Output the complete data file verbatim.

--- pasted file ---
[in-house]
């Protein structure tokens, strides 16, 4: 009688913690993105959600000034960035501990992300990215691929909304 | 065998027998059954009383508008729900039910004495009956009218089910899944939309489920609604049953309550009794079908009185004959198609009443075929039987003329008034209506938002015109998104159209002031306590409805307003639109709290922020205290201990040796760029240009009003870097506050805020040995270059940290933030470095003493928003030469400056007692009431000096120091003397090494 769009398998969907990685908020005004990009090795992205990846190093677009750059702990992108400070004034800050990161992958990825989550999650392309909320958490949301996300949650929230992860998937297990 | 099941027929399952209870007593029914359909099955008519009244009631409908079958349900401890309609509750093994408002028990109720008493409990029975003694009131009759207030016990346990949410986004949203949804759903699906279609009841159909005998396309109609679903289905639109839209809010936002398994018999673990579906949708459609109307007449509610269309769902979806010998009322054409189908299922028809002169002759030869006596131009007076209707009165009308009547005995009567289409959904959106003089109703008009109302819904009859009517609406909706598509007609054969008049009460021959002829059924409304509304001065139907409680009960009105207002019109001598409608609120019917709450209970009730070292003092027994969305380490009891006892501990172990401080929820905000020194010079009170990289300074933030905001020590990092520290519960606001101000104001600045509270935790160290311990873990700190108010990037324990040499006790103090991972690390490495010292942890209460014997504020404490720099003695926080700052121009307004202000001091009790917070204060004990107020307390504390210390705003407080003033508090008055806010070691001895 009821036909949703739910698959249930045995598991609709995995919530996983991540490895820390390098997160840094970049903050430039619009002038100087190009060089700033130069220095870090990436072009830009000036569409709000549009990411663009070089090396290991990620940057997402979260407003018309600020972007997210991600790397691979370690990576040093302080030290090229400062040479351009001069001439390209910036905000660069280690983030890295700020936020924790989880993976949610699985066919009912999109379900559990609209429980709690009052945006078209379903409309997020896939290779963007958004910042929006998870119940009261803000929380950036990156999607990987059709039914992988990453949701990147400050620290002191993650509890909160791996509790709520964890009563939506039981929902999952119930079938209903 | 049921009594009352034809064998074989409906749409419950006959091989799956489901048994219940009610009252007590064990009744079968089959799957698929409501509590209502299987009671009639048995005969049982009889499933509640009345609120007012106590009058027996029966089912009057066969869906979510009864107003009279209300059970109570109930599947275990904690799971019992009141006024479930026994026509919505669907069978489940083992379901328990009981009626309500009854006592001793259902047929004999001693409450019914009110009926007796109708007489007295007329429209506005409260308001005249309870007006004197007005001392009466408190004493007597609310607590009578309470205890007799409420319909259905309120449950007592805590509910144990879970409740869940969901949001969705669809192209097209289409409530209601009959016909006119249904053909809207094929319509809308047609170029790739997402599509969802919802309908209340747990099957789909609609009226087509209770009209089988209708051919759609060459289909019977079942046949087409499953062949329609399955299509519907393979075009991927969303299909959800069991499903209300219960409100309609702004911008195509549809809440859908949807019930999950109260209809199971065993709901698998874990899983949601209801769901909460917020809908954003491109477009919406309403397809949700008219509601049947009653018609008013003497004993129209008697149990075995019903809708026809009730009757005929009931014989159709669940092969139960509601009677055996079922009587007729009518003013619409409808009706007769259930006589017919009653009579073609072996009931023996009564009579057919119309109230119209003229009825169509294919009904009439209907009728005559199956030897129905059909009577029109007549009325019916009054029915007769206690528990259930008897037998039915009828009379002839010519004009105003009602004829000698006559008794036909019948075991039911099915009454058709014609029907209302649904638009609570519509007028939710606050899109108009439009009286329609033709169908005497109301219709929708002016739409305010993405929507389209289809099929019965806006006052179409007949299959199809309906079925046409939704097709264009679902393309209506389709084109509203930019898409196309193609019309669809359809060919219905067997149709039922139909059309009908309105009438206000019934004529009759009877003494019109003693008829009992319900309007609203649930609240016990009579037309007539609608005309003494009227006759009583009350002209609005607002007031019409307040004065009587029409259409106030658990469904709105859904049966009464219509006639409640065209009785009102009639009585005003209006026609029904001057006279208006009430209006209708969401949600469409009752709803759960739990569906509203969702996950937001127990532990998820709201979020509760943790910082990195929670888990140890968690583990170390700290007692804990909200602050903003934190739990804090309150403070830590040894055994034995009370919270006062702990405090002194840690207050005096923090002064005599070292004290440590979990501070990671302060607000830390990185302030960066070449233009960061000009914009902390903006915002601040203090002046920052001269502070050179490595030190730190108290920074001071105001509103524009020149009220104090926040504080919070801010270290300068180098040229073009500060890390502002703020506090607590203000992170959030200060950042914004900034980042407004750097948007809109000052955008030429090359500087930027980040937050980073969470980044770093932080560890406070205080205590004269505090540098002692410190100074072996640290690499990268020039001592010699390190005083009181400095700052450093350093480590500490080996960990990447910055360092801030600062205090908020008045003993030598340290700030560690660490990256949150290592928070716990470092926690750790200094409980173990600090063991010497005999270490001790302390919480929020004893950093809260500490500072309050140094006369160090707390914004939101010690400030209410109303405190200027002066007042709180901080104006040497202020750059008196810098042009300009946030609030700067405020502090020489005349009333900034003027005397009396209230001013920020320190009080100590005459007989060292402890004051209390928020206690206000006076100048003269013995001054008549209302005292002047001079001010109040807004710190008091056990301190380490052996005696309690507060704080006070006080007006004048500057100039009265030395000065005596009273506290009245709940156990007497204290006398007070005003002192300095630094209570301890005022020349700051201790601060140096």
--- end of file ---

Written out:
[in-house]
């Protein structure tokens, strides 16, 4: 009688913690993105959600000034960035501990992300990215691929909304 | 065998027998059954009383508008729900039910004495009956009218089910899944939309489920609604049953309550009794079908009185004959198609009443075929039987003329008034209506938002015109998104159209002031306590409805307003639109709290922020205290201990040796760029240009009003870097506050805020040995270059940290933030470095003493928003030469400056007692009431000096120091003397090494 769009398998969907990685908020005004990009090795992205990846190093677009750059702990992108400070004034800050990161992958990825989550999650392309909320958490949301996300949650929230992860998937297990 | 099941027929399952209870007593029914359909099955008519009244009631409908079958349900401890309609509750093994408002028990109720008493409990029975003694009131009759207030016990346990949410986004949203949804759903699906279609009841159909005998396309109609679903289905639109839209809010936002398994018999673990579906949708459609109307007449509610269309769902979806010998009322054409189908299922028809002169002759030869006596131009007076209707009165009308009547005995009567289409959904959106003089109703008009109302819904009859009517609406909706598509007609054969008049009460021959002829059924409304509304001065139907409680009960009105207002019109001598409608609120019917709450209970009730070292003092027994969305380490009891006892501990172990401080929820905000020194010079009170990289300074933030905001020590990092520290519960606001101000104001600045509270935790160290311990873990700190108010990037324990040499006790103090991972690390490495010292942890209460014997504020404490720099003695926080700052121009307004202000001091009790917070204060004990107020307390504390210390705003407080003033508090008055806010070691001895 009821036909949703739910698959249930045995598991609709995995919530996983991540490895820390390098997160840094970049903050430039619009002038100087190009060089700033130069220095870090990436072009830009000036569409709000549009990411663009070089090396290991990620940057997402979260407003018309600020972007997210991600790397691979370690990576040093302080030290090229400062040479351009001069001439390209910036905000660069280690983030890295700020936020924790989880993976949610699985066919009912999109379900559990609209429980709690009052945006078209379903409309997020896939290779963007958004910042929006998870119940009261803000929380950036990156999607990987059709039914992988990453949701990147400050620290002191993650509890909160791996509790709520964890009563939506039981929902999952119930079938209903 | 049921009594009352034809064998074989409906749409419950006959091989799956489901048994219940009610009252007590064990009744079968089959799957698929409501509590209502299987009671009639048995005969049982009889499933509640009345609120007012106590009058027996029966089912009057066969869906979510009864107003009279209300059970109570109930599947275990904690799971019992009141006024479930026994026509919505669907069978489940083992379901328990009981009626309500009854006592001793259902047929004999001693409450019914009110009926007796109708007489007295007329429209506005409260308001005249309870007006004197007005001392009466408190004493007597609310607590009578309470205890007799409420319909259905309120449950007592805590509910144990879970409740869940969901949001969705669809192209097209289409409530209601009959016909006119249904053909809207094929319509809308047609170029790739997402599509969802919802309908209340747990099957789909609609009226087509209770009209089988209708051919759609060459289909019977079942046949087409499953062949329609399955299509519907393979075009991927969303299909959800069991499903209300219960409100309609702004911008195509549809809440859908949807019930999950109260209809199971065993709901698998874990899983949601209801769901909460917020809908954003491109477009919406309403397809949700008219509601049947009653018609008013003497004993129209008697149990075995019903809708026809009730009757005929009931014989159709669940092969139960509601009677055996079922009587007729009518003013619409409808009706007769259930006589017919009653009579073609072996009931023996009564009579057919119309109230119209003229009825169509294919009904009439209907009728005559199956030897129905059909009577029109007549009325019916009054029915007769206690528990259930008897037998039915009828009379002839010519004009105003009602004829000698006559008794036909019948075991039911099915009454058709014609029907209302649904638009609570519509007028939710606050899109108009439009009286329609033709169908005497109301219709929708002016739409305010993405929507389209289809099929019965806006006052179409007949299959199809309906079925046409939704097709264009679902393309209506389709084109509203930019898409196309193609019309669809359809060919219905067997149709039922139909059309009908309105009438206000019934004529009759009877003494019109003693008829009992319900309007609203649930609240016990009579037309007539609608005309003494009227006759009583009350002209609005607002007031019409307040004065009587029409259409106030658990469904709105859904049966009464219509006639409640065209009785009102009639009585005003209006026609029904001057006279208006009430209006209708969401949600469409009752709803759960739990569906509203969702996950937001127990532990998820709201979020509760943790910082990195929670888990140890968690583990170390700290007692804990909200602050903003934190739990804090309150403070830590040894055994034995009370919270006062702990405090002194840690207050005096923090002064005599070292004290440590979990501070990671302060607000830390990185302030960066070449233009960061000009914009902390903006915002601040203090002046920052001269502070050179490595030190730190108290920074001071105001509103524009020149009220104090926040504080919070801010270290300068180098040229073009500060890390502002703020506090607590203000992170959030200060950042914004900034980042407004750097948007809109000052955008030429090359500087930027980040937050980073969470980044770093932080560890406070205080205590004269505090540098002692410190100074072996640290690499990268020039001592010699390190005083009181400095700052450093350093480590500490080996960990990447910055360092801030600062205090908020008045003993030598340290700030560690660490990256949150290592928070716990470092926690750790200094409980173990600090063991010497005999270490001790302390919480929020004893950093809260500490500072309050140094006369160090707390914004939101010690400030209410109303405190200027002066007042709180901080104006040497202020750059008196810098042009300009946030609030700067405020502090020489005349009333900034003027005397009396209230001013920020320190009080100590005459007989060292402890004051209390928020206690206000006076100048003269013995001054008549209302005292002047001079001010109040807004710190008091056990301190380490052996005696309690507060704080006070006080007006004048500057100039009265030395000065005596009273506290009245709940156990007497204290006398007070005003002192300095630094209570301890005022020349700051201790601060140096």